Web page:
Why blog…what to blog about?
Blog. A word foreign to me nine months ago. Blog to sell books. Blog to find readers. Blog to drive up my rankings. Blog to get more traffic. Blog for authority. Blog because your publisher tells you to blog like your life depended on it.
Blog on subjects controversial. People like to have an opinion, squirt their opinion, and contradict another’s point-of-view.
So far all good reasons, but what about blogging about something that makes you think; something that maybe changes your mind set or your life. How about my main character that has breast cancer and gives up hope? She’s done. She’s out-of-here. But life takes a twist, like yours-like mine, and she finds herself a hostage in an all-night market in a blizzard, trapped and sure to die by the hands of a murderer more deadly than her disease.
So that’s fiction, that’s got a title: Belly of the Whale, but what about real life? What about blogging about what we encounter everyday? Who will read those blogs? Will you care? Will I? Will a blog change your life or someone else’s?
How about the hobo I saw today? The homeless man, the street bum, the Charlie on the MTA guy who took up nearly five seats on the downtown train from 96th Street to Grand Central? What about him? I think blogging should carry a measure of emotion, some caveat of wisdom that gets us stimulated, such as the hobo on the subway.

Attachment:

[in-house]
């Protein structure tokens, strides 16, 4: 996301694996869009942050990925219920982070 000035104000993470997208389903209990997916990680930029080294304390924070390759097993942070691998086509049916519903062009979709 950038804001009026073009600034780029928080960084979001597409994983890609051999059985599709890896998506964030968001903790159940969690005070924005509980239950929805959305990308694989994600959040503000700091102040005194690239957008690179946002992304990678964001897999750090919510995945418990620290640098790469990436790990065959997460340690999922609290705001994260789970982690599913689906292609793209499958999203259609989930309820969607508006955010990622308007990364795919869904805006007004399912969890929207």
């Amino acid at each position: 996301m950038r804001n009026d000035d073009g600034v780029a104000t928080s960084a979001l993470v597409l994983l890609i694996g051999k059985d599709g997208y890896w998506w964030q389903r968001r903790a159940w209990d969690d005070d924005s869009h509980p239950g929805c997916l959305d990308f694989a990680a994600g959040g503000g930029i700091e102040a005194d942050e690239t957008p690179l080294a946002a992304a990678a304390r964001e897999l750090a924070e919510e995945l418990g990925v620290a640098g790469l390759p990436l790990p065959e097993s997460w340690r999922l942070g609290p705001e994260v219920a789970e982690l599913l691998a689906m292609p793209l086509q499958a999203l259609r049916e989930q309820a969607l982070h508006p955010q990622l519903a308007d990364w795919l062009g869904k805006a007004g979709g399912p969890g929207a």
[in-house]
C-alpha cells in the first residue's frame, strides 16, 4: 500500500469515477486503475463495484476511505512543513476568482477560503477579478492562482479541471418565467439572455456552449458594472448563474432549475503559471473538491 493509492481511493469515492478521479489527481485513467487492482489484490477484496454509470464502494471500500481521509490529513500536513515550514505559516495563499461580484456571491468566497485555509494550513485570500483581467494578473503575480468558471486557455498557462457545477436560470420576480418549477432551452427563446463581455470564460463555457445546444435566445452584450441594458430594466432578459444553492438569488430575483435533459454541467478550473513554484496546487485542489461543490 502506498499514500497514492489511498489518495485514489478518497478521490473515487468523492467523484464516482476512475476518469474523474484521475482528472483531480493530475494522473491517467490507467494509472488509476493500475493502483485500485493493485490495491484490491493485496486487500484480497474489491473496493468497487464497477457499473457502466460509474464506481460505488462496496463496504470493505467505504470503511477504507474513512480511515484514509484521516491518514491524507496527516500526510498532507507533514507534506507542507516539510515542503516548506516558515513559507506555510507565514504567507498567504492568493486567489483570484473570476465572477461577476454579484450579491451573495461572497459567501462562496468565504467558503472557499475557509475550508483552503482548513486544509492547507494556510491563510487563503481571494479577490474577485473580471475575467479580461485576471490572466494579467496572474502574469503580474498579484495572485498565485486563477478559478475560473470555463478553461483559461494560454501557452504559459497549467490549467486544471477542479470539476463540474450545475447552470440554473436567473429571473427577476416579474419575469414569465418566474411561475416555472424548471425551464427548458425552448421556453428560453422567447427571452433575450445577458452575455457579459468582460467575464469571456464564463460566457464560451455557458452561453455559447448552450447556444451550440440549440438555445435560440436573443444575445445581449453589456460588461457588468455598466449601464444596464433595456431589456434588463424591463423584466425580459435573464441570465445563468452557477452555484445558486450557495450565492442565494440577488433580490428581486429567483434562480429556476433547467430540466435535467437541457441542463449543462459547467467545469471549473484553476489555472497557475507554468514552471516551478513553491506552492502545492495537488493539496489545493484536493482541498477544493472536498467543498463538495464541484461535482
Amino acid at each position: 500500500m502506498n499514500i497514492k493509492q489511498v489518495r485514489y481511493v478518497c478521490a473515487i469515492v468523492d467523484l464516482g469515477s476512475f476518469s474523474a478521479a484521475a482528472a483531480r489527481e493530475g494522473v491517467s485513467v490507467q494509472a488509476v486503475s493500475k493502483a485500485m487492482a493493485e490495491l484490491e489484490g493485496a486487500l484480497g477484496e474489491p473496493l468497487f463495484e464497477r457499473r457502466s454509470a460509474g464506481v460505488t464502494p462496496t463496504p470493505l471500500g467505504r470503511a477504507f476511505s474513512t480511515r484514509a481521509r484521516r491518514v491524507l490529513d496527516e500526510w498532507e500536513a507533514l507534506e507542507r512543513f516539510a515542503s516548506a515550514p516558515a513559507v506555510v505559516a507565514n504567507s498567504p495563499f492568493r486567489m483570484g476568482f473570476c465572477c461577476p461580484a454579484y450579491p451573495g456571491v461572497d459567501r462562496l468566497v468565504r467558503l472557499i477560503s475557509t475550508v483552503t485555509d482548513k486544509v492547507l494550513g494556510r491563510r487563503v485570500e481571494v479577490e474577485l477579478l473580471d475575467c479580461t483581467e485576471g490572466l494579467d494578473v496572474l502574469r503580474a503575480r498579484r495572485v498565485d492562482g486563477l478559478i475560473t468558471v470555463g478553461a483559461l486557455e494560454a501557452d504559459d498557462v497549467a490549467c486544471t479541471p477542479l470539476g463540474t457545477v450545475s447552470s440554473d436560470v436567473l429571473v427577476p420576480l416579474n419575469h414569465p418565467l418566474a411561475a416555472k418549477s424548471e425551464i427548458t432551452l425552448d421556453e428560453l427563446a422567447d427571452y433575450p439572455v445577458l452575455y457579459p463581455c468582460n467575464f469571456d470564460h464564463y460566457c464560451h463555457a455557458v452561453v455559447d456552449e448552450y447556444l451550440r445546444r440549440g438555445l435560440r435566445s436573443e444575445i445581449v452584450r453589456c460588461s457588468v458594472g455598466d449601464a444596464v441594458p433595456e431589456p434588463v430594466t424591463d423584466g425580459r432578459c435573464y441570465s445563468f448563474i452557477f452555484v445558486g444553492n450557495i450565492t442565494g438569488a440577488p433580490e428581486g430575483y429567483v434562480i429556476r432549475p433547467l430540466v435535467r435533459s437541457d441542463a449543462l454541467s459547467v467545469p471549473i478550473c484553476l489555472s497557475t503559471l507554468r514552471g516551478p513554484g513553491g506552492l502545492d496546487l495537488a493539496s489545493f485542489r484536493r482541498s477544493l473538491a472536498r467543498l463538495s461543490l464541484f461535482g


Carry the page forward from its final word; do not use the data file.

The platform was full at 9:15am and the doors to the downtown train opened to allow as many that could fit a ride. I stepped aboard aware of my cape and for a fleeting few seconds concerned that it would get snagged in the closing doors. Watch the doors.
I was dead center of the crowd with no overhead handle or bar to steady my balance. I dug my feet into the floor afraid that one sudden jolt would toss me sideways like a domino. Ahead of me, four layers deep the rim of the passenger bench appeared headless. I wondered what dire act had happened upon it to cause the standing riders to avoid a seat. At 77th passengers debarked and I moved to the headless bench. Laying five passengers long was a hobo curled in a fetal position, tattered sneakers and bagging trousers wrinkled at the knees, a thread worn coat lapels up, covered him and a wool hat was pulled low on his ears. One hand was under his coat, scratching his shoulder. Scratching…scratching…over and over. I wondered about body lice and checked the faces of the passengers next to me. What was in their eyes? Did they think the same? He needed a bath, a shower a full disinfecting. No one objected to his inconveniencing them. No one thought to oust him or shout for him to move on. For who would sit in his place? No one present, not me. And what of this hobo? Who knows about such men? Is that term ancient, outdated? A modern day traveler of no means, keeping warm underground, that’s a hobo.
The whole experience made me think, made me grateful for what I have, what I could loose and if I did loose everything; what would become of me? So I thought…here’s a blog…blog about what I see. Blog about life. Blog about dying of breast cancer, blog about survival, and blog about old men sleeping in subways cars because we all need to remember that we are not on this planet alone.
Have the best day everyday.